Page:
Data privacy includes 3 elements:
Data protection laws worldwide aim to give individuals back control over their data, empowering them to know how, who, and why their data is used and regulate how their personal data is processed and used.
“Increasing cyber-physical system complexity brings security challenges as well as privacy challenges.”
- Dan Lipinski
Data security is a system of technical and organisational solutions to prevent the unauthorised acquisition, modification and destruction of data.
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Data security includes a set of standards and measures that an organisation takes to prevent unauthorised access to digital data by third parties or the intentional or unintentional alteration, deletion or disclosure of data. It focuses on protecting your data from malicious attacks and preventing the use of stolen data (data leaks or cyberattacks).
Data Security practices and processes may include:
At the heart of data security is the protection of personal data against unauthorised access or malicious attacks by third parties and the exploitation of data. It is designed to ensure the protection of personal data using a variety of methods and techniques to protect your data privacy. Data security ensures the integrity of the data, so the data remains accurate and available to authorised parties.
“If you care about privacy online, you need to actively protect it.”
- Roger Dingledine
Data protection means the protection of the person, in other words: the protection of the data subject, not the protection of the data itself.
Due to the development, expansion and constant change of the Internet (e.g. the spread of cloud-based technology, IoT, etc.), the requirements that increase data protection for the benefit of the data subject are becoming more and more critical.
Image resource: VistaCreate by Andrew Lozovyi
Data protection is the restriction of the collection, processing, and use of company data and the set of data management tools and methods that ensure the protection of the persons concerned.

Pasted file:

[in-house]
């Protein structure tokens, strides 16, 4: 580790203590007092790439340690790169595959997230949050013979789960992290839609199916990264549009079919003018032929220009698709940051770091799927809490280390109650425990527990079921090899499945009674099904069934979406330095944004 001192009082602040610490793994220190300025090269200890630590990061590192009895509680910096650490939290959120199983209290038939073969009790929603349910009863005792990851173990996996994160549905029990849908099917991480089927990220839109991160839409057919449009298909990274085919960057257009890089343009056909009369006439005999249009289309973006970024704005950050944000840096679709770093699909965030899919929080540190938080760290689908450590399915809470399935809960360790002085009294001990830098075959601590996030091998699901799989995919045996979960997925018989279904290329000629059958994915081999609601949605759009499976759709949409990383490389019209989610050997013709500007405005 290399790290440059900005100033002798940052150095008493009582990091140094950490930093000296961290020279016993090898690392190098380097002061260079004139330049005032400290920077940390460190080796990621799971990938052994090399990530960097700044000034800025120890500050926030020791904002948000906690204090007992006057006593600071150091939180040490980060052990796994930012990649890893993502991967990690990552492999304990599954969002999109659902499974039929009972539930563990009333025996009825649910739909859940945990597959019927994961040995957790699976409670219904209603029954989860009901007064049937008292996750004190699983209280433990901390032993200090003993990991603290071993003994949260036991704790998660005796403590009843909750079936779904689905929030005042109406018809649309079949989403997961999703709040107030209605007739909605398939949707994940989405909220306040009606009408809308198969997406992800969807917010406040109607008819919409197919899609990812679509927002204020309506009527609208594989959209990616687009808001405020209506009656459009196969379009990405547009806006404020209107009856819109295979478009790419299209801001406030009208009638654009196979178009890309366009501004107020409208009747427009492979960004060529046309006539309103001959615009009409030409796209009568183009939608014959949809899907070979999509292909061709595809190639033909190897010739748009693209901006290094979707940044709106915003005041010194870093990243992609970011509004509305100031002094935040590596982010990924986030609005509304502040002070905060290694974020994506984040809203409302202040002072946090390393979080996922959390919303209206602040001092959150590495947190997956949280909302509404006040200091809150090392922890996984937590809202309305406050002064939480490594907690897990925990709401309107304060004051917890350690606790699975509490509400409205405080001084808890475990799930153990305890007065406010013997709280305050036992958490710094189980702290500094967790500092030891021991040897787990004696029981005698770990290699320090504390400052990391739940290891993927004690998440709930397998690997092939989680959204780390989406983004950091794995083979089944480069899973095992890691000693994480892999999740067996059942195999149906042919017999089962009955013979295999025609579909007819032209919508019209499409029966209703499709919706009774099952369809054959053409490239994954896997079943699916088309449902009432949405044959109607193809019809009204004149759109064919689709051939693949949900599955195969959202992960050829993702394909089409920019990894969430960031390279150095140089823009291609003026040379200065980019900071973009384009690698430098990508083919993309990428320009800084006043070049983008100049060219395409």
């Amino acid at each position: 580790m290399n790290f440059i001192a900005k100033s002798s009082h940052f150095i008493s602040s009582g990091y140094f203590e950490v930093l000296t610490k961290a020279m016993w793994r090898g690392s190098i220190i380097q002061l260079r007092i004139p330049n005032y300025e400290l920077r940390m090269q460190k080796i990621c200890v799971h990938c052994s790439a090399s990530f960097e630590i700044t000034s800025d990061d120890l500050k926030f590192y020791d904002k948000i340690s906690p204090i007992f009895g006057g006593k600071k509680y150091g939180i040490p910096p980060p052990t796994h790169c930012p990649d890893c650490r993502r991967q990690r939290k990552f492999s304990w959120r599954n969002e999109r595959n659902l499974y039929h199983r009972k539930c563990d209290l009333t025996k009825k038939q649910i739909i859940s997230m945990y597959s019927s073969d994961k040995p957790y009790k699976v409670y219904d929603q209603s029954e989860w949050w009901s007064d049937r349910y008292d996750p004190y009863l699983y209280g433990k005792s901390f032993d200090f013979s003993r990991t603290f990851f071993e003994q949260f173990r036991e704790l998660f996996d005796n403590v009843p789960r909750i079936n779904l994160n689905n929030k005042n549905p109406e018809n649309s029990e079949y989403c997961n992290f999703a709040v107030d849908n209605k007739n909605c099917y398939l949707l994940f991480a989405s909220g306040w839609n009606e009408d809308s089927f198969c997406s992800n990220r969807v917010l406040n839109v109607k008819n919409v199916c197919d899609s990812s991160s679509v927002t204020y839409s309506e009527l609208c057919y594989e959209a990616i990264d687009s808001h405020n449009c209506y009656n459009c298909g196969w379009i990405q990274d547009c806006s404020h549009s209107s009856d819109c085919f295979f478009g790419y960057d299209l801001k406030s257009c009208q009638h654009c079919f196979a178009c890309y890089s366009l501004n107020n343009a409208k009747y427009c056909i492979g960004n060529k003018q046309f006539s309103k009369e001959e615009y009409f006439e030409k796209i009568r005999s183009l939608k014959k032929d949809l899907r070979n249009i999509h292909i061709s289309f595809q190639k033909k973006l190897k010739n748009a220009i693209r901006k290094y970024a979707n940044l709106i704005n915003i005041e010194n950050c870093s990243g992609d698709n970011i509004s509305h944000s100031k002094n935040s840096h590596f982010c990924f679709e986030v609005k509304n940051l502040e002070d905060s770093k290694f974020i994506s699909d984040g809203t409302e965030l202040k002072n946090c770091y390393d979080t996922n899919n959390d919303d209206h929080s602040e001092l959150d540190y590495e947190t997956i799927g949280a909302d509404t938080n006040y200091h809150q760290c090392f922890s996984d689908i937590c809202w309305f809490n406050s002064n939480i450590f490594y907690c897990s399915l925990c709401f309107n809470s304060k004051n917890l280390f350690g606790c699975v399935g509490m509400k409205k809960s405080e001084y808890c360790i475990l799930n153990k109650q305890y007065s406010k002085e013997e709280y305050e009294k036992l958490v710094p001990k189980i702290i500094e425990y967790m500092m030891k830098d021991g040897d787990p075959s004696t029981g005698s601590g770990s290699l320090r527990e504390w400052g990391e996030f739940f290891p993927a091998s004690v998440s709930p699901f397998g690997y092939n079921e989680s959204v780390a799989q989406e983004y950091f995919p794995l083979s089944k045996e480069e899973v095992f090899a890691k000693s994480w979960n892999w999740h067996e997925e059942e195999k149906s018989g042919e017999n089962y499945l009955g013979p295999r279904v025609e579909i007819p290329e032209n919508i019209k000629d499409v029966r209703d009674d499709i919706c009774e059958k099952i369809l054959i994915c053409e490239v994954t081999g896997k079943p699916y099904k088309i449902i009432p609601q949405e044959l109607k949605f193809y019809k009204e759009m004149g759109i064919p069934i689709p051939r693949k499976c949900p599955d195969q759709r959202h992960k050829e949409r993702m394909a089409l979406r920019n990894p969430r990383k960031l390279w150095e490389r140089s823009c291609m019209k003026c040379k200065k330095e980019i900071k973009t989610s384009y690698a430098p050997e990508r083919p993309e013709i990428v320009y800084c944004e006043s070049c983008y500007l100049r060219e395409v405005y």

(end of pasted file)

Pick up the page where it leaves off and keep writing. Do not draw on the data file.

It is essential to protect non-public information stored on the company’s network from unauthorised access and to make the data available to those authorised within the network at all times.
Data protection protects information within the company, protecting the entire network. Data protection professionals avoid damage to computers and networks and eliminate and prevent human error and intentional damage. Data security is within data protection, as data security is also about protecting information. However, here, professionals are specifically protecting the documents within the network so that they cannot be accessed, modified or read by unauthorised people.
The right to self-determination of information is the right of the individuals to decide whether to disclose information about them, while the right to data protection imposes restrictions primarily on the data controller concerning the processing of data
Legal regulation of data protection became indispensable when, thanks to the Internet, remote networks were interconnected and thus made it easier for different data to be associated with each other (comparison, analysis, etc.). It has become much easier to access various personal data and business secrets, so it has become inevitable to regulate who, what data, and how you can handle and use it within a legal framework.